Saturday, May 30, 2009

South Africa

I have just got back from a short business trip to Johannasburg, a part of the world I have never been to before.

I was hugely impressed with the place, the people and the atmosphere; it is a city that seems at ease with itself, and as often turns out to be the case, feels a million miles away from the image given to us by the media.

There is huge inequality there, as is common throughout the world, but there isn't the kind of unsettling quality to it that you see in some other parts of Africa. The Government of SA really do seem to be trying to do the best for all their people - even the shanties are looking as if serious money is being invested to improve the properties and provide sanitation and electricty for everyone in the city.

I had long talks with people (S Africans are so friendly and open, it's hard not to get chatty with everyone you meet!) and the problems they do have ring strangely familiar. One of my drivers told me about the fact that millions of immigrants have flooded SA from other parts of Africa looking for work "lot's of our people are lazy" he said "so the Somali's come here and get the jobs because they are willing to work hard, and then our people say they are taking all the jobs, but there is work and money here if you are prepared to get up and do the work"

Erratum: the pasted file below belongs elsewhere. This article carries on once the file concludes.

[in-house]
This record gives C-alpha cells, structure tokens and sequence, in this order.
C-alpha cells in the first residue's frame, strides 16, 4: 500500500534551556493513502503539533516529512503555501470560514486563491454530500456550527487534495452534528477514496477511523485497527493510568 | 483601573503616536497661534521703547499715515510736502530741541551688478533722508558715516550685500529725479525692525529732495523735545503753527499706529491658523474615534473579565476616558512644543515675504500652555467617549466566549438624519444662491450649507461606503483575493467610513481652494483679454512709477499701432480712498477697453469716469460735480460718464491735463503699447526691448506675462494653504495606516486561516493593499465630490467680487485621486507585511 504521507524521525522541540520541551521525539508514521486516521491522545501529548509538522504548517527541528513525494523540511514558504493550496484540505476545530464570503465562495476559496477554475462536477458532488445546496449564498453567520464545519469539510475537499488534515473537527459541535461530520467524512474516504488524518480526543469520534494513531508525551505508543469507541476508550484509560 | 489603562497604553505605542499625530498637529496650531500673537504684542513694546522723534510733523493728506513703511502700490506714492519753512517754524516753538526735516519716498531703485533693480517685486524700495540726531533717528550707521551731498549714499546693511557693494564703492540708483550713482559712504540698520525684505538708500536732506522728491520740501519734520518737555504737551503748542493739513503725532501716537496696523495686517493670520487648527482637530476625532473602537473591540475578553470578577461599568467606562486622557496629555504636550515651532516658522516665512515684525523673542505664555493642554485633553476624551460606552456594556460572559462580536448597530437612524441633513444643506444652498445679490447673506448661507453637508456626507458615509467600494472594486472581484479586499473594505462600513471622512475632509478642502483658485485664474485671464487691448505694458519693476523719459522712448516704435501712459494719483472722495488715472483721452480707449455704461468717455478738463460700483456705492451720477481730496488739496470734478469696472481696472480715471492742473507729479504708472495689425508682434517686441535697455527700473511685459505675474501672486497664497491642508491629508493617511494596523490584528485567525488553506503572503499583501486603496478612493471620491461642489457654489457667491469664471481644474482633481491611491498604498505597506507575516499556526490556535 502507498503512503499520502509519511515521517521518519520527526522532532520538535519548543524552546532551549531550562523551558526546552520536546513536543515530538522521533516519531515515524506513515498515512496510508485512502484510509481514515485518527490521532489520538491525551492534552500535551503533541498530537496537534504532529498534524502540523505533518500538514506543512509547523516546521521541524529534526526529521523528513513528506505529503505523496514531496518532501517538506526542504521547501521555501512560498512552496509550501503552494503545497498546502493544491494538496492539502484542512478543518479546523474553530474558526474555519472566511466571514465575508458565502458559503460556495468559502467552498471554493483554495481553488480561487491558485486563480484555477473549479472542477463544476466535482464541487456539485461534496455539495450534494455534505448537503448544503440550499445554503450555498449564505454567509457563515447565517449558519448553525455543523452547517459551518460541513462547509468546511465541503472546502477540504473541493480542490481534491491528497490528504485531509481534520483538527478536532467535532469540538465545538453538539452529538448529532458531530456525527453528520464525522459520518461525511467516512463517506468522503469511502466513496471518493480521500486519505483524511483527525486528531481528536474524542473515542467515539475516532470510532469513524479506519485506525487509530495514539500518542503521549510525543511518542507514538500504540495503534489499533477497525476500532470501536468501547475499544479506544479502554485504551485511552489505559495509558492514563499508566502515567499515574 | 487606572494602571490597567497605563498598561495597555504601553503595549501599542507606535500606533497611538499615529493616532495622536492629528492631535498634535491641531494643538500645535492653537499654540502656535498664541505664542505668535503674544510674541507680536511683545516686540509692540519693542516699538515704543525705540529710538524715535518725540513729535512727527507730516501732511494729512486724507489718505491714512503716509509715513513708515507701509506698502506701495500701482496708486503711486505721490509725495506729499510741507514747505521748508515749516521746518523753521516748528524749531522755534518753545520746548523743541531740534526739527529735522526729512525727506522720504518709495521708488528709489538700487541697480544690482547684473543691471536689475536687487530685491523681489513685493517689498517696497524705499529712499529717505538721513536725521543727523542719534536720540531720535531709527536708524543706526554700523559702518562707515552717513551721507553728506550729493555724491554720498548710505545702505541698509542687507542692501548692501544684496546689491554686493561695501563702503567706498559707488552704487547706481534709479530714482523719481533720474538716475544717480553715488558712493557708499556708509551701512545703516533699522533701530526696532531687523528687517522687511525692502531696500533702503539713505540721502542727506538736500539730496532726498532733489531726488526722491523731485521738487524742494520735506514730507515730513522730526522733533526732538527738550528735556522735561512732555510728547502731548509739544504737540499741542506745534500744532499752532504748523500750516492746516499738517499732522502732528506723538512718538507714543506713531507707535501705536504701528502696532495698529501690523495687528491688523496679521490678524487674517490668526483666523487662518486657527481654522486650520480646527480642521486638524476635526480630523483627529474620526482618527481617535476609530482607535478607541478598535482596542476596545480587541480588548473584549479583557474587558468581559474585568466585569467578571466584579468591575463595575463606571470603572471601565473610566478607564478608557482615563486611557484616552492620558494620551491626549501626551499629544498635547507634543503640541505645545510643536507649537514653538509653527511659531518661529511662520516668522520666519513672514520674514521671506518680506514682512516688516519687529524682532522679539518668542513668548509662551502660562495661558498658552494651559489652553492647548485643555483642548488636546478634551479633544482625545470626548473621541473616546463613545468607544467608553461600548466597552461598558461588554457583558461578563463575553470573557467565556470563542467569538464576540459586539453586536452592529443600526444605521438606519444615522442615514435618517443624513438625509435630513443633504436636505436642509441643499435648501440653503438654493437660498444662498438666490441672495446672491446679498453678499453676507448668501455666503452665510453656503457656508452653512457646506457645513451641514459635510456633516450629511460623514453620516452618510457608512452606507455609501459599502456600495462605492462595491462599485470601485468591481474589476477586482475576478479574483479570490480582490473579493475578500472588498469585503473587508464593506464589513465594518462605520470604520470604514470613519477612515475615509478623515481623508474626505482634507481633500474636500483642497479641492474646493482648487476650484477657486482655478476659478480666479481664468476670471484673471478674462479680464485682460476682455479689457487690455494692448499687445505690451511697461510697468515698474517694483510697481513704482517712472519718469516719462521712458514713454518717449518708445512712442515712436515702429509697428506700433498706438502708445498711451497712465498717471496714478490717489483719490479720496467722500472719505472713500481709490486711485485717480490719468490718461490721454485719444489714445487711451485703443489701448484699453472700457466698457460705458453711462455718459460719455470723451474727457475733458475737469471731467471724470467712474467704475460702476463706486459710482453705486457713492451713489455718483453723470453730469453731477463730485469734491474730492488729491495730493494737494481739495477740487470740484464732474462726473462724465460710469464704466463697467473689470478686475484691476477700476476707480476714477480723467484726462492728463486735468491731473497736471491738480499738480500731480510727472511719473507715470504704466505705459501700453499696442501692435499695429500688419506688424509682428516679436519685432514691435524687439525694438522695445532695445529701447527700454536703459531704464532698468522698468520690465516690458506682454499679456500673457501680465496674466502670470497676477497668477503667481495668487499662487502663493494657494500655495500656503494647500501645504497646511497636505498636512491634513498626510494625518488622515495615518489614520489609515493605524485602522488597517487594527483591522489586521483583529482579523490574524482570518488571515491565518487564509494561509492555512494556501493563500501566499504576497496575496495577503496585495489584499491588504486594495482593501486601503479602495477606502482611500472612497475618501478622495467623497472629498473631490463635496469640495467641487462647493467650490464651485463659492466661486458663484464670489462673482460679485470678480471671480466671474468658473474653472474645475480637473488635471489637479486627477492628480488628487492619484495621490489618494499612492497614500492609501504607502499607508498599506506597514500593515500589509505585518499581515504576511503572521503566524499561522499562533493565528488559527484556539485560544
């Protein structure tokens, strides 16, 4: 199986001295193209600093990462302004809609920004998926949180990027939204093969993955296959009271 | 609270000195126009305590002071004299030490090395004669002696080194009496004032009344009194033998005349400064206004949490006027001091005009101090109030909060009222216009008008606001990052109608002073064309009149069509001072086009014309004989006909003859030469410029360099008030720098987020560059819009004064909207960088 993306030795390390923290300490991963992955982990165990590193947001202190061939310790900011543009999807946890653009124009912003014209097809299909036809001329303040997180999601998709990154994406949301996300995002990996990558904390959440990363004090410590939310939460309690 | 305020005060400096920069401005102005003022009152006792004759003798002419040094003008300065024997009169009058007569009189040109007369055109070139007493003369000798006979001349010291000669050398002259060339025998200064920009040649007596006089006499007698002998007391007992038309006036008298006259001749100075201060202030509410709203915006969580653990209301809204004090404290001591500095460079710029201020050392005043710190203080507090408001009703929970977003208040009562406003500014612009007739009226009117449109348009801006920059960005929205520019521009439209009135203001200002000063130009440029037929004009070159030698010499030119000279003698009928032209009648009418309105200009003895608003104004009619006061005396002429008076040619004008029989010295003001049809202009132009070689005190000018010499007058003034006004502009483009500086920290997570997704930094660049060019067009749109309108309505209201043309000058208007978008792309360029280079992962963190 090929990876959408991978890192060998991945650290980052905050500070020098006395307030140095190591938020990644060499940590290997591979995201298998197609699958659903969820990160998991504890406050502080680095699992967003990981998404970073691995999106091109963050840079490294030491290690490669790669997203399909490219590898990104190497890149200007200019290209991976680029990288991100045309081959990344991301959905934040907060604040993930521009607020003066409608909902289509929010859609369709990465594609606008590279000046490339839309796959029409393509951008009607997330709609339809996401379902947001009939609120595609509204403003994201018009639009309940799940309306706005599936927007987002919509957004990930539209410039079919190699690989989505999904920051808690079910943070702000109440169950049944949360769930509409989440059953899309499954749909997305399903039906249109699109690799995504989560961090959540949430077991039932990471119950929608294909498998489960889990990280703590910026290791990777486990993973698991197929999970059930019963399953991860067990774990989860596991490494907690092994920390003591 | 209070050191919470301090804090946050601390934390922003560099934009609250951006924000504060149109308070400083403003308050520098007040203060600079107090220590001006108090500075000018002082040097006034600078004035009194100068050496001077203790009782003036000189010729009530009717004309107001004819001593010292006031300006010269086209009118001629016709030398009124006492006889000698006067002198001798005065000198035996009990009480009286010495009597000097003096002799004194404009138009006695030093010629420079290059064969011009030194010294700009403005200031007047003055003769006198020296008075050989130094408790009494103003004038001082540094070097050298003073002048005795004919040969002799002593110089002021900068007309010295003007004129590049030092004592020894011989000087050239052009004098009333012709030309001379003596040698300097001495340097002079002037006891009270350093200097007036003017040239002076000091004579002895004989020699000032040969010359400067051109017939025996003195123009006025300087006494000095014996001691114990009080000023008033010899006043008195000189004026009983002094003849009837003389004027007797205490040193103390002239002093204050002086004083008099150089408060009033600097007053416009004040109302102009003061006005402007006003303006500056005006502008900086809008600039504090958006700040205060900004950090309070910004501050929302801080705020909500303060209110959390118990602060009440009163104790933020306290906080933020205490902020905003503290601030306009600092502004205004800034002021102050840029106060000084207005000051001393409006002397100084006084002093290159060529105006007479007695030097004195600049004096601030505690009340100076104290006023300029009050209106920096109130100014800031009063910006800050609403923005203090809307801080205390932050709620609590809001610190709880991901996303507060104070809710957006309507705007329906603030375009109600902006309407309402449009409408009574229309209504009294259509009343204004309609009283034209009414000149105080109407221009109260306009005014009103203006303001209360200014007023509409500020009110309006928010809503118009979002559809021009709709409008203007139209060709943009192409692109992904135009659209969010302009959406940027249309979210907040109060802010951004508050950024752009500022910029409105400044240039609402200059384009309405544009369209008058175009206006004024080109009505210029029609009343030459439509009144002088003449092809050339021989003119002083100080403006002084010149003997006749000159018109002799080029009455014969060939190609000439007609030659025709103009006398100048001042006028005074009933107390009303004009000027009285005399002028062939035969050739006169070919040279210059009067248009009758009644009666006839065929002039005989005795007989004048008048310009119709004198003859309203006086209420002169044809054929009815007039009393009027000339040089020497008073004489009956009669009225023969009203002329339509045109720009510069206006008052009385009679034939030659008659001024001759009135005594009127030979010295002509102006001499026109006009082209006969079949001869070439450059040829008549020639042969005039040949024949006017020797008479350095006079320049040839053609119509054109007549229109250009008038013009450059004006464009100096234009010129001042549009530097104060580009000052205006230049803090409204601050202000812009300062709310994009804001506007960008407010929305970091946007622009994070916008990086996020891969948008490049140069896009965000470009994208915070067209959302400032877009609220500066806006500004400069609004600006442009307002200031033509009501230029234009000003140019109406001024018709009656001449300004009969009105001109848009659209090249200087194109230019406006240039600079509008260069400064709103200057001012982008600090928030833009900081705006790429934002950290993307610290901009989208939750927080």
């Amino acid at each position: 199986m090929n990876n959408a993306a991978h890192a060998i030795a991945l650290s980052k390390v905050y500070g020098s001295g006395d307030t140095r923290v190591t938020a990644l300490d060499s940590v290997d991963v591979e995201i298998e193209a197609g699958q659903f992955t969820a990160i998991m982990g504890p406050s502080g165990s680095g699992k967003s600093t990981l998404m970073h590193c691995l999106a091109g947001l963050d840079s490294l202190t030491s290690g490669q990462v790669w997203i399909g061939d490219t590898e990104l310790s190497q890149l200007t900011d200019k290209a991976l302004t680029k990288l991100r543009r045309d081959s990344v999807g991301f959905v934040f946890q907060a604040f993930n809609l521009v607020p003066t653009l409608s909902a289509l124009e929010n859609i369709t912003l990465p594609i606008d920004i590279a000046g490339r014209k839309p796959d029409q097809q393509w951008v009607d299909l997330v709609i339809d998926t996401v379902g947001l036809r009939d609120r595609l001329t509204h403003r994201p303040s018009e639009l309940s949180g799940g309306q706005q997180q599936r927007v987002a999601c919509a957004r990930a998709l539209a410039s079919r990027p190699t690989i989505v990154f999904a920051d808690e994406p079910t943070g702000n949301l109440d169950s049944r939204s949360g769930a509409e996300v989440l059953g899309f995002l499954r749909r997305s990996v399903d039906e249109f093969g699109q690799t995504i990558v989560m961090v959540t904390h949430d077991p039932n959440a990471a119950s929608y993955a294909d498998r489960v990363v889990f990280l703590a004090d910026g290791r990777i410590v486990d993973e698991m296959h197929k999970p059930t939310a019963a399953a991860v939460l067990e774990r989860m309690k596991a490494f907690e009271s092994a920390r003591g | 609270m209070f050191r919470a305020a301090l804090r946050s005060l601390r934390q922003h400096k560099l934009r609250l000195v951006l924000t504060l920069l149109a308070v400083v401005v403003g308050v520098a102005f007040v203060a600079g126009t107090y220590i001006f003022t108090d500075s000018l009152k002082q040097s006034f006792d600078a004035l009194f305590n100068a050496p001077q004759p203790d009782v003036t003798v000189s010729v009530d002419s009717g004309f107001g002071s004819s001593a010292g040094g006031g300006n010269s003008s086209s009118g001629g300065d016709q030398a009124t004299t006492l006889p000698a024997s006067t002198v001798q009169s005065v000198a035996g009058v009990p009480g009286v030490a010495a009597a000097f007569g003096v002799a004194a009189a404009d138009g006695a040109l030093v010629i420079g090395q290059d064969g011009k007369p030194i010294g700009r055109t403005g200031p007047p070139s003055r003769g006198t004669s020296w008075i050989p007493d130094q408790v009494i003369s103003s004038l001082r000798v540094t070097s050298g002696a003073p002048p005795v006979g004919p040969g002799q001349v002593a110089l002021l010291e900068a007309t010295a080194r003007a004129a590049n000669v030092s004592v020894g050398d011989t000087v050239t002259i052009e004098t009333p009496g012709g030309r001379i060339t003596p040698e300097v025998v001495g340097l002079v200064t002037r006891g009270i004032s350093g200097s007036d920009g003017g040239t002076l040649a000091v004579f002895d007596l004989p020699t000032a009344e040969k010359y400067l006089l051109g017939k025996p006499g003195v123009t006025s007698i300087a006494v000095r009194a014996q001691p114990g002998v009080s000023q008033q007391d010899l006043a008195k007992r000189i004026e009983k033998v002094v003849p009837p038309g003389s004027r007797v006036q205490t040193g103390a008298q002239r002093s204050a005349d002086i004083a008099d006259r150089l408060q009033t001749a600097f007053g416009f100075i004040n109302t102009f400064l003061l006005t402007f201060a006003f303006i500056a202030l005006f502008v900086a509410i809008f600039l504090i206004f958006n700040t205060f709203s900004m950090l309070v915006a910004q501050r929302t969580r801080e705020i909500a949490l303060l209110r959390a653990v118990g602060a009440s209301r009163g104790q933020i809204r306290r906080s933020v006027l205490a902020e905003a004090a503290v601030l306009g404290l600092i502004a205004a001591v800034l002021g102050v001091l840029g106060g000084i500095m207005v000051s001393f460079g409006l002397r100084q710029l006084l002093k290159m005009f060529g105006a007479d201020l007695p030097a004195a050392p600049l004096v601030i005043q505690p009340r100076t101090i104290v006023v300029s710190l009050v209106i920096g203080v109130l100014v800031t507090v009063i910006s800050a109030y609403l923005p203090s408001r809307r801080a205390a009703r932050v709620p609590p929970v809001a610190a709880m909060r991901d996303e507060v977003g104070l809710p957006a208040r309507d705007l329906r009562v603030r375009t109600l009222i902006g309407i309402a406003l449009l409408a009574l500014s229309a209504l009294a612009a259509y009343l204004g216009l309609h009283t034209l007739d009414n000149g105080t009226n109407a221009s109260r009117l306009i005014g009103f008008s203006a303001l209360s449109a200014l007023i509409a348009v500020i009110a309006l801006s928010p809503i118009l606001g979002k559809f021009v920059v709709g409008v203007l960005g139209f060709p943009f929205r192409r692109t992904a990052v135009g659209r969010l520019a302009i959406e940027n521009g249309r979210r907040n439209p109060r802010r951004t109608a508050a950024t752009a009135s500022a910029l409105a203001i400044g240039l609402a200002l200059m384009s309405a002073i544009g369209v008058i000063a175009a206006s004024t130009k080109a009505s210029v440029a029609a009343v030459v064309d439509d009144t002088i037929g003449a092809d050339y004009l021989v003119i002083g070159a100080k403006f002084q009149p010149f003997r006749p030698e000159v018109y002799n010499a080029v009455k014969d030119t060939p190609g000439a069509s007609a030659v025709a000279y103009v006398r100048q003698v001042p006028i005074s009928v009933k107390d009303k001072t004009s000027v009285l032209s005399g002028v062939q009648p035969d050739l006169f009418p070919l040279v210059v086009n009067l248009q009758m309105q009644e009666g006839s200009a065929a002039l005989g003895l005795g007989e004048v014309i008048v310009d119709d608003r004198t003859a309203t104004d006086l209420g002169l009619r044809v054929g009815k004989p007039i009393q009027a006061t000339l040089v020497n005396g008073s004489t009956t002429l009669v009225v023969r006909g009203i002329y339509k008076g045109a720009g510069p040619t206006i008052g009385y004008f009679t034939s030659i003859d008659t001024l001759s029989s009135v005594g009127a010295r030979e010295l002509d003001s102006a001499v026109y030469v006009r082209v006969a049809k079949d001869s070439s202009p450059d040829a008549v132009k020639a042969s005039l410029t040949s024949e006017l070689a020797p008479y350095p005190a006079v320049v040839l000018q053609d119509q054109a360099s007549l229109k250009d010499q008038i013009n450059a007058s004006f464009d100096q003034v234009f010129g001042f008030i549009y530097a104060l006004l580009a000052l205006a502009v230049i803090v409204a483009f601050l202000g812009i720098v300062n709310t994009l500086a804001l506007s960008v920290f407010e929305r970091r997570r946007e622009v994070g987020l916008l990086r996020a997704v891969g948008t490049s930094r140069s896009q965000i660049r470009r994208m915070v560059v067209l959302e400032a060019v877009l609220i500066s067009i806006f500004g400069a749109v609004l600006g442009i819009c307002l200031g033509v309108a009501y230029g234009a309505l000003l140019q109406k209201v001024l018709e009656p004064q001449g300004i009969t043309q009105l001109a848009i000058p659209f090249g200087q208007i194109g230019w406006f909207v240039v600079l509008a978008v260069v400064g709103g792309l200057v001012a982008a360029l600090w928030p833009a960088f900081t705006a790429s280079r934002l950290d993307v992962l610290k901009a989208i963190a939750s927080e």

Johannasburg is a wealthy city which looks and feels very American, it's mostly low-rise and very wooded, with spread-out modern gated industrial and residential developments connected by big freeways interspersed with gigantic shopping malls. The only difference is that at most junctions there are scores of animated traders dicing with the cars hawking anything from sunglasses to clothing.

And as a European who grew up at a time that South Africa generally seemed to be a hotbed of racism and inequality I was expecting to see remnants of that today. I thought all the rich would be white and all the workers would be black. How wrong can you get!

I felt truly humbled and astonished at how comfortably the people live with each other today, no resentment on either side, white and black South Africans seem utterly passionate about their shared country.

Quite puts some of our local feuds into perspective, really.

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